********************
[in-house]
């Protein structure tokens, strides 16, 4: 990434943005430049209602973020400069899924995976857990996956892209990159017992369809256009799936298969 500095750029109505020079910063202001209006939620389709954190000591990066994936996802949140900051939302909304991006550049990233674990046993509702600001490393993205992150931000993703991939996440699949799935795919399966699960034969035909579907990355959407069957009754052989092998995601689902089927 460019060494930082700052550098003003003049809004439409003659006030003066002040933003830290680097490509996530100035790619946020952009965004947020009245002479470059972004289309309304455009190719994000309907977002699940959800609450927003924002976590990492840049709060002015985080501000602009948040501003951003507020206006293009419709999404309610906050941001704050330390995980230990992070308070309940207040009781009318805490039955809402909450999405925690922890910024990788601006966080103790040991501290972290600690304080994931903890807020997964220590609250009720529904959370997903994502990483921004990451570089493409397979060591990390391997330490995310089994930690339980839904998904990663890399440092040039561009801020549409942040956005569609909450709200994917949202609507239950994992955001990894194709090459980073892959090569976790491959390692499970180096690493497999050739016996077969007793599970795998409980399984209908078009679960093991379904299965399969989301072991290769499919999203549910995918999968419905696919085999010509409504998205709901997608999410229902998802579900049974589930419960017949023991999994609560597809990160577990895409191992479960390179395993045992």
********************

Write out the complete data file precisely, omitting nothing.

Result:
[in-house]
């Protein structure tokens, strides 16, 4: 990434943005430049209602973020400069899924995976857990996956892209990159017992369809256009799936298969 500095750029109505020079910063202001209006939620389709954190000591990066994936996802949140900051939302909304991006550049990233674990046993509702600001490393993205992150931000993703991939996440699949799935795919399966699960034969035909579907990355959407069957009754052989092998995601689902089927 460019060494930082700052550098003003003049809004439409003659006030003066002040933003830290680097490509996530100035790619946020952009965004947020009245002479470059972004289309309304455009190719994000309907977002699940959800609450927003924002976590990492840049709060002015985080501000602009948040501003951003507020206006293009419709999404309610906050941001704050330390995980230990992070308070309940207040009781009318805490039955809402909450999405925690922890910024990788601006966080103790040991501290972290600690304080994931903890807020997964220590609250009720529904959370997903994502990483921004990451570089493409397979060591990390391997330490995310089994930690339980839904998904990663890399440092040039561009801020549409942040956005569609909450709200994917949202609507239950994992955001990894194709090459980073892959090569976790491959390692499970180096690493497999050739016996077969007793599970795998409980399984209908078009679960093991379904299965399969989301072991290769499919999203549910995918999968419905696919085999010509409504998205709901997608999410229902998802579900049974589930419960017949023991999994609560597809990160577990895409191992479960390179395993045992």